Blackboard Joins the Read/Write Web

I have to admit that I’ve become a bit of a BlackBoard slacker lately, even though a very large number of our faculty use it extensively. The open world of blogs, wikis and the read/write web has been much more intriguing to me than the black hole of BlackBoard.

My slackerness will change pretty dramatically in the next few weeks as we lay the groundwork for a major upgrade from version 6.0 to 7.0. The feature set will be different enough to require a major communications effort with faculty, and I’ll have to learn enough about the new tools to be a part of that conversation.

According to the Kept-Up Librarian Blackboard has announced four initiatives that have a Web 2.0 cast to them.

Global Learning Objects Catalogue, in which any Blackboard user can publish to or search for learning resources to enhance their instructional experience.

Scholar.com will provide users with the opportunity to communicate and collaborate with other experts in and outside of their discipline and fields of interest.

Blackboard announces a unique “e-Portfolios-for-life” service that will allow Blackboard users to post their portfolios to a central site for long-term use.

Create Network Learning Environments: e-Learning 2.0 is about moving beyond the course towards a more holistic conception of a networked learning environment. One consequence of this shift is a hunger by educators to conduct research and benchmark various e-Learning strategies and programs using data from peer institutions. As part of the Initiative, Blackboard announces a collaborative data warehouse service which will allow clients to anonymously share relevant data and gain better insight into best practices.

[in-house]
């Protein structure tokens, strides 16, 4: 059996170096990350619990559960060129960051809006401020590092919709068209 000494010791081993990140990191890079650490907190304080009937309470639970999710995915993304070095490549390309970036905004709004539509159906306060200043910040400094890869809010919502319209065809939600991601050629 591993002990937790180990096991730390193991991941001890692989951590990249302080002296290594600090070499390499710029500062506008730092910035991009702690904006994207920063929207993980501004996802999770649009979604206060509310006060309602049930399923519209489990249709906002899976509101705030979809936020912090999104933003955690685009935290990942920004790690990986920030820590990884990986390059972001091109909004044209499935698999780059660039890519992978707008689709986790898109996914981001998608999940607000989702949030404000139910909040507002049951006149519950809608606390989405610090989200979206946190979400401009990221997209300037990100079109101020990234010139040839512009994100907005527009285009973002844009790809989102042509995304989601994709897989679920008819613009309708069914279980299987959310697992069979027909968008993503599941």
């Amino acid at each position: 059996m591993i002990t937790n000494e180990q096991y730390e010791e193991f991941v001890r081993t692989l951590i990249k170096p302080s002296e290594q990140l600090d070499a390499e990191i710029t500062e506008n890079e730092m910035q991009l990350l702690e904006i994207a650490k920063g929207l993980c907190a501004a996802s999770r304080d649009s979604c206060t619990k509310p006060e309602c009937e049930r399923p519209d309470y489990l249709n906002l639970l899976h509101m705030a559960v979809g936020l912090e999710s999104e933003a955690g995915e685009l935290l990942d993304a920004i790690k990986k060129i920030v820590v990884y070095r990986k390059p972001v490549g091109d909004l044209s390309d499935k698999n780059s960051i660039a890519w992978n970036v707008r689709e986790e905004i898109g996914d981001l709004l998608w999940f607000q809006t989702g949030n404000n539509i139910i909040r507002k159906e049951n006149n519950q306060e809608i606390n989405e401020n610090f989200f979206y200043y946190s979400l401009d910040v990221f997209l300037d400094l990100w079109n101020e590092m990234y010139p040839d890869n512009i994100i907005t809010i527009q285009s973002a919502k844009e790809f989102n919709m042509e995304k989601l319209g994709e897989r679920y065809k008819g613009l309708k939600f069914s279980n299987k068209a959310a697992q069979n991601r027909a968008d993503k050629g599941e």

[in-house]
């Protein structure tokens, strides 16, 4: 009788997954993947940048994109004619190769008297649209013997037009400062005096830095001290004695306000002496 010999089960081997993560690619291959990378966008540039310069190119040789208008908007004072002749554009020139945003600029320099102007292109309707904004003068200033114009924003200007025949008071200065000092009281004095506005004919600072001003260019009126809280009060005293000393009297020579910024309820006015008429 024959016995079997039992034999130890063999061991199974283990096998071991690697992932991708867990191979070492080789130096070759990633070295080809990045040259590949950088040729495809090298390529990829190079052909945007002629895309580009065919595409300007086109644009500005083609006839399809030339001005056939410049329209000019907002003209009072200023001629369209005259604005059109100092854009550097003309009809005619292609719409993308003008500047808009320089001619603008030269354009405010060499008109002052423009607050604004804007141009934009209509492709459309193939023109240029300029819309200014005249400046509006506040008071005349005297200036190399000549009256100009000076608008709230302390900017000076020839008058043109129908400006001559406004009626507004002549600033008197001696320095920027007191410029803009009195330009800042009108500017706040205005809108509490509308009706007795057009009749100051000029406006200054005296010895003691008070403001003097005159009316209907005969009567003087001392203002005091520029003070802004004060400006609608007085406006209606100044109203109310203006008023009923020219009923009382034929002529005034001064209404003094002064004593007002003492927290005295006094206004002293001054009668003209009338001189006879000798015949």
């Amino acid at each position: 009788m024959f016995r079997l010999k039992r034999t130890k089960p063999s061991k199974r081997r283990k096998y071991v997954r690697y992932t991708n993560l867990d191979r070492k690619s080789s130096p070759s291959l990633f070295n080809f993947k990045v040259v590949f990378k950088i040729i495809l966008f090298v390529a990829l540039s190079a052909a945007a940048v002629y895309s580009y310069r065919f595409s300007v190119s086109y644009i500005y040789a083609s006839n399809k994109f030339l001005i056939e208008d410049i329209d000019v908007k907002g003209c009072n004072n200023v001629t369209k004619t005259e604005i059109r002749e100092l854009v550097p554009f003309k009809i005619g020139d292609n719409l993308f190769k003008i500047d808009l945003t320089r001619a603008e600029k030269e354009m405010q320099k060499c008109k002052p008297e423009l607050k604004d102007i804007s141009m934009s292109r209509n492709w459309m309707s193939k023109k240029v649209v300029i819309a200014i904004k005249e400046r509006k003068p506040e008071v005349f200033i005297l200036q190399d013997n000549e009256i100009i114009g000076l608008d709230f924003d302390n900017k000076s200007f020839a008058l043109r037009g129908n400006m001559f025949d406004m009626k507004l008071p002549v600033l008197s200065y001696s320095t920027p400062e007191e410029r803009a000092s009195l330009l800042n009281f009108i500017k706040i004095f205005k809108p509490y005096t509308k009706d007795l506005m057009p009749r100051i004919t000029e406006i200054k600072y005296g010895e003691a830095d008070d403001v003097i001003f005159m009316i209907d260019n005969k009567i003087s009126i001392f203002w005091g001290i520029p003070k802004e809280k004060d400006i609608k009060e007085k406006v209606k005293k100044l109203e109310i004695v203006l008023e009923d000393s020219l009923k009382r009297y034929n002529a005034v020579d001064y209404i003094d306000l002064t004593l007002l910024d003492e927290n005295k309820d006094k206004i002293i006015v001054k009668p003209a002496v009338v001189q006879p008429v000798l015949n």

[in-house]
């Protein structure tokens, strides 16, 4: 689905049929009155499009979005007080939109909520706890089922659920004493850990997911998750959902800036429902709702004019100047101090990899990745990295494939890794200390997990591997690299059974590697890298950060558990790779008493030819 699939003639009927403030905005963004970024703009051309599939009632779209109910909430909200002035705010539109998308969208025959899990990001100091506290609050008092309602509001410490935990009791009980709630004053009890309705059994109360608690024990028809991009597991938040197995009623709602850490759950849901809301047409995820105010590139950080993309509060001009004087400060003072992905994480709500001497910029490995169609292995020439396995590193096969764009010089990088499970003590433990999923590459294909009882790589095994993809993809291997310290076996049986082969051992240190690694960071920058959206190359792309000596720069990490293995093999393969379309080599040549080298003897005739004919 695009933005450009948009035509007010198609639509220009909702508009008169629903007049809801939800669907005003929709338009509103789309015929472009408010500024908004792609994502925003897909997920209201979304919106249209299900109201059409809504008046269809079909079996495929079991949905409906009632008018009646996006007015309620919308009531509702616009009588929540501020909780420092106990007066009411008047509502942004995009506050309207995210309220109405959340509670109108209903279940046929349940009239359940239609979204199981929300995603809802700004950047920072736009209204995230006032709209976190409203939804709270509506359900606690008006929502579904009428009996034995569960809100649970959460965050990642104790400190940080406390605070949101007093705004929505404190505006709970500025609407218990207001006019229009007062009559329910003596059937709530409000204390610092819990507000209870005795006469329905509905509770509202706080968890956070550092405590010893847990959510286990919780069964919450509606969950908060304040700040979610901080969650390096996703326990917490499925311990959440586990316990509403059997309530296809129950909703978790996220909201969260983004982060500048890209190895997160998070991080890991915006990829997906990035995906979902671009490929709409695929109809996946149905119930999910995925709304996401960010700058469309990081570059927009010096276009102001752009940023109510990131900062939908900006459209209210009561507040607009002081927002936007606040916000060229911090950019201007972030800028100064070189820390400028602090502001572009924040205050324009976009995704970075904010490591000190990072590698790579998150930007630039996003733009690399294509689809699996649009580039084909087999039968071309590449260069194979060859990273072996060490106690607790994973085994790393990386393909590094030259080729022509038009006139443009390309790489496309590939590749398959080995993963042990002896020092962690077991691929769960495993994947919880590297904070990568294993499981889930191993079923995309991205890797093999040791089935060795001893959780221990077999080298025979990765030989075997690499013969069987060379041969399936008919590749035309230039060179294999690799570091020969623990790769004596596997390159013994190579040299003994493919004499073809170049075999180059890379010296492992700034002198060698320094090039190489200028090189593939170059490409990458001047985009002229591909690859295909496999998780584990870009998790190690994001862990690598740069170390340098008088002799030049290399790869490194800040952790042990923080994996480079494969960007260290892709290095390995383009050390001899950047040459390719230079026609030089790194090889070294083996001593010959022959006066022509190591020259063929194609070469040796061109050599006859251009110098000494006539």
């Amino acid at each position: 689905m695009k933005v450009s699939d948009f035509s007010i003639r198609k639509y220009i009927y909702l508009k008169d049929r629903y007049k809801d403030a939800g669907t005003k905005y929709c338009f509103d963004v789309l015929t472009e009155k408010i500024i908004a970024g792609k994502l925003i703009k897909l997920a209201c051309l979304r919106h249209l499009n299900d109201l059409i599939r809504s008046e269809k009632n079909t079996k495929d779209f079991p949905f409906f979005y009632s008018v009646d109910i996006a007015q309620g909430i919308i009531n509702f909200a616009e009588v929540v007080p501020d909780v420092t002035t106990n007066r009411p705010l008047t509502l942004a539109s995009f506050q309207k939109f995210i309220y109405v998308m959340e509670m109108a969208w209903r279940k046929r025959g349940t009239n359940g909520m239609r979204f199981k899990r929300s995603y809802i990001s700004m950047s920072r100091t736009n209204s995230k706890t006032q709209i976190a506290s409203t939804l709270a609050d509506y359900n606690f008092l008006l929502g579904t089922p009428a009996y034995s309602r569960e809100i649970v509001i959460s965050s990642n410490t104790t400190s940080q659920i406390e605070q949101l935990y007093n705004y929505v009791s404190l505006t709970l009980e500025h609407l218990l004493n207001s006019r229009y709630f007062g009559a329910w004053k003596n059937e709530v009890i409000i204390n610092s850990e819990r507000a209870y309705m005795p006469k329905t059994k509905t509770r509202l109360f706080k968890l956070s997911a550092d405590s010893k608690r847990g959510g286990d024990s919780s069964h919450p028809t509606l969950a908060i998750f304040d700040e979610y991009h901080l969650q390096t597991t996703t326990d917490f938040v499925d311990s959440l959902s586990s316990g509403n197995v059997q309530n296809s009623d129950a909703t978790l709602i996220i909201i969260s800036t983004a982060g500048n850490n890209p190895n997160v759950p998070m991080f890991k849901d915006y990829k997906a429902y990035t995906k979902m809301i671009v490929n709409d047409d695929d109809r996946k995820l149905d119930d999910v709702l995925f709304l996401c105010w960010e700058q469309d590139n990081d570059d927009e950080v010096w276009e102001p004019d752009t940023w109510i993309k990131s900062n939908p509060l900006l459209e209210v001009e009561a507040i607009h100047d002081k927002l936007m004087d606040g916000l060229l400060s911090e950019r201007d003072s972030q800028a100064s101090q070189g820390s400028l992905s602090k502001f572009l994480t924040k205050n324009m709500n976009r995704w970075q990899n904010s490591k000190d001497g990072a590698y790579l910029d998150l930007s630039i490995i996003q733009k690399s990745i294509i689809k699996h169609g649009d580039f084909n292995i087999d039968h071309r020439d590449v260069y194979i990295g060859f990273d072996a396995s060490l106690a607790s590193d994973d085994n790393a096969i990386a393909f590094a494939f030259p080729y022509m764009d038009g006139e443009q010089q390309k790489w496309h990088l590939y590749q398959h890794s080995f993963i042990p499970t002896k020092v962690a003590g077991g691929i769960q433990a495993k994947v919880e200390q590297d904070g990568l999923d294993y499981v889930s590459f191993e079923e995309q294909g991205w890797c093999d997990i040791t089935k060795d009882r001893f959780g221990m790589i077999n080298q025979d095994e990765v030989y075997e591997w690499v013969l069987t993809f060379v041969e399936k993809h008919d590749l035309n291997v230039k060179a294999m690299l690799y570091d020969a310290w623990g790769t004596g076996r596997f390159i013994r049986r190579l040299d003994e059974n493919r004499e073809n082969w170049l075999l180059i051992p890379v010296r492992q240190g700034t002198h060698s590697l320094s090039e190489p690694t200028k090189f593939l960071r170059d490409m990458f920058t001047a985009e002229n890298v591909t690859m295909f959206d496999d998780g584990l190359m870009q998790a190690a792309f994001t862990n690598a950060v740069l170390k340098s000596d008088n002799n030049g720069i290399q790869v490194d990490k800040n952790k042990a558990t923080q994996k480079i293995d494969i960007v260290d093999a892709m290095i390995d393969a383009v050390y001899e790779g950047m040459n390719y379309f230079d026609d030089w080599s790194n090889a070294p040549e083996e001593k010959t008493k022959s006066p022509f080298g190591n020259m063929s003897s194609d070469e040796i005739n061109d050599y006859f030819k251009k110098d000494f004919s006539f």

We’ll see if these initiatives get beyond the press release stage.

2 thoughts on “Blackboard Joins the Read/Write Web”

  1. Don’t get me wrong… I am all for anything that pushes faculty to experiement more as part of an adoption model with technology use in instruction, however, isnt this really a recreation of the wheel?

    Help me understand why in education we duplicate our efforts? Is it because so much has been invested in BB as a course management system and schools want a ROI? Is it because of a familiarity with the product and we want to help the techno-reluctant to gain confidence?

    I am excited about the portfolio for life option. That is certainly a feature that is needed in the courses I teach.

  2. Help me understand why in education we duplicate our efforts? Is it because so much has been invested in BB as a course management system and schools want a ROI? Is it because of a familiarity with the product and we want to help the techno-reluctant to gain confidence?

    I think it’s a bit of each of those. One of the strengths of CourseInfo–the BlackBoard ancestor– was that it was very easy to learn to use. Once you learned how to use the control panel, you could access new features through a single interface. We’ve invested an enormous amount in helping faculty learn to use this tool, and changing would be an equally enormous task.

    That said–Blackboard’s class-centric metaphor is all wrong for the needs of lifelong learning. They may be able to shift to meet that need, but the costs will be substantial.

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